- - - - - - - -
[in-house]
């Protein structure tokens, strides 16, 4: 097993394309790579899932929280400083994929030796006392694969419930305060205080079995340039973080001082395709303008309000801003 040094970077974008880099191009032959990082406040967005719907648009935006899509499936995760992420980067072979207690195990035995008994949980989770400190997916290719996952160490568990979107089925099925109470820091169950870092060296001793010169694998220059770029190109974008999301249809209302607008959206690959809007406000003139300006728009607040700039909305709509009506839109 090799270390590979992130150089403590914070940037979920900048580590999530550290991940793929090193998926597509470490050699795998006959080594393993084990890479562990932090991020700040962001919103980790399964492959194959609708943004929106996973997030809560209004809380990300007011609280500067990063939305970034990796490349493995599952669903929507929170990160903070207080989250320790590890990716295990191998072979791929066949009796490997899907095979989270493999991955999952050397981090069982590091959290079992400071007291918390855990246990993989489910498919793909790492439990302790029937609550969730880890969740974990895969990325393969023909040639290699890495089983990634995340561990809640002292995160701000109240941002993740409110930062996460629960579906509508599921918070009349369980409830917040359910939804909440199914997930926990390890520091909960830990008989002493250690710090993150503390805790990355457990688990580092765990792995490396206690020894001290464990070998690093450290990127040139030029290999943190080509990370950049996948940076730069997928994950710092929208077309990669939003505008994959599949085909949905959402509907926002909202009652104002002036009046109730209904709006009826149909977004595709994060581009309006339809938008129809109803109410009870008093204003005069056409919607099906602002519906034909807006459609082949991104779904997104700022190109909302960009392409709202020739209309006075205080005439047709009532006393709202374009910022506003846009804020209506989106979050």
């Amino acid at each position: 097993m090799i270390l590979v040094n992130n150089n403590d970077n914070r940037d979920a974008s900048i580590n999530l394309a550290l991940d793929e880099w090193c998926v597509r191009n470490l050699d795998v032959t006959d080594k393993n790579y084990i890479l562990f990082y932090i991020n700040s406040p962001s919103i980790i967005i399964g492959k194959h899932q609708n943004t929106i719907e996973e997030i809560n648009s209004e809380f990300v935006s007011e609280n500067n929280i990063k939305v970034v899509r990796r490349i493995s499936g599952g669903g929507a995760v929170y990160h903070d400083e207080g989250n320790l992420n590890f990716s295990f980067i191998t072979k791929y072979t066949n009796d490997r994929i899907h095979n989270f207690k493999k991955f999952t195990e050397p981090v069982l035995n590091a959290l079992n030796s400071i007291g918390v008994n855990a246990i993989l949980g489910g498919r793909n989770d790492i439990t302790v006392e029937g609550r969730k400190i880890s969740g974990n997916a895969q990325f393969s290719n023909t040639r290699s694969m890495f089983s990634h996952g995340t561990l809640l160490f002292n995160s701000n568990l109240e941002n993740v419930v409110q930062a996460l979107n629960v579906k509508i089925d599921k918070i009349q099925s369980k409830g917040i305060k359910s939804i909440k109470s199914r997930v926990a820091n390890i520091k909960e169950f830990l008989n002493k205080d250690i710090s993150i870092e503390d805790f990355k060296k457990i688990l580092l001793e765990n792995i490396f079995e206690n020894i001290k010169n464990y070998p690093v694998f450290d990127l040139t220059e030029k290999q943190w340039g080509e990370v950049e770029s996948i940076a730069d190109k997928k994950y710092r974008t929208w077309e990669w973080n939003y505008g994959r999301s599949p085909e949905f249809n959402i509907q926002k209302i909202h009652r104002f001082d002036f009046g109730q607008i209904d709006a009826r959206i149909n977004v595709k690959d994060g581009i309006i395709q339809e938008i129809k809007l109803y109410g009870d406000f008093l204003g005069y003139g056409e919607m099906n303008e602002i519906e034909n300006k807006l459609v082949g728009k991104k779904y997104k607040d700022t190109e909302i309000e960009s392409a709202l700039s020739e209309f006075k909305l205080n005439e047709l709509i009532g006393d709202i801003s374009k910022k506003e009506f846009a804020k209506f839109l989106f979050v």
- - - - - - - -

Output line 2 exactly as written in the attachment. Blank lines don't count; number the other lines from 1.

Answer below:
């Protein structure tokens, strides 16, 4: 097993394309790579899932929280400083994929030796006392694969419930305060205080079995340039973080001082395709303008309000801003 040094970077974008880099191009032959990082406040967005719907648009935006899509499936995760992420980067072979207690195990035995008994949980989770400190997916290719996952160490568990979107089925099925109470820091169950870092060296001793010169694998220059770029190109974008999301249809209302607008959206690959809007406000003139300006728009607040700039909305709509009506839109 090799270390590979992130150089403590914070940037979920900048580590999530550290991940793929090193998926597509470490050699795998006959080594393993084990890479562990932090991020700040962001919103980790399964492959194959609708943004929106996973997030809560209004809380990300007011609280500067990063939305970034990796490349493995599952669903929507929170990160903070207080989250320790590890990716295990191998072979791929066949009796490997899907095979989270493999991955999952050397981090069982590091959290079992400071007291918390855990246990993989489910498919793909790492439990302790029937609550969730880890969740974990895969990325393969023909040639290699890495089983990634995340561990809640002292995160701000109240941002993740409110930062996460629960579906509508599921918070009349369980409830917040359910939804909440199914997930926990390890520091909960830990008989002493250690710090993150503390805790990355457990688990580092765990792995490396206690020894001290464990070998690093450290990127040139030029290999943190080509990370950049996948940076730069997928994950710092929208077309990669939003505008994959599949085909949905959402509907926002909202009652104002002036009046109730209904709006009826149909977004595709994060581009309006339809938008129809109803109410009870008093204003005069056409919607099906602002519906034909807006459609082949991104779904997104700022190109909302960009392409709202020739209309006075205080005439047709009532006393709202374009910022506003846009804020209506989106979050």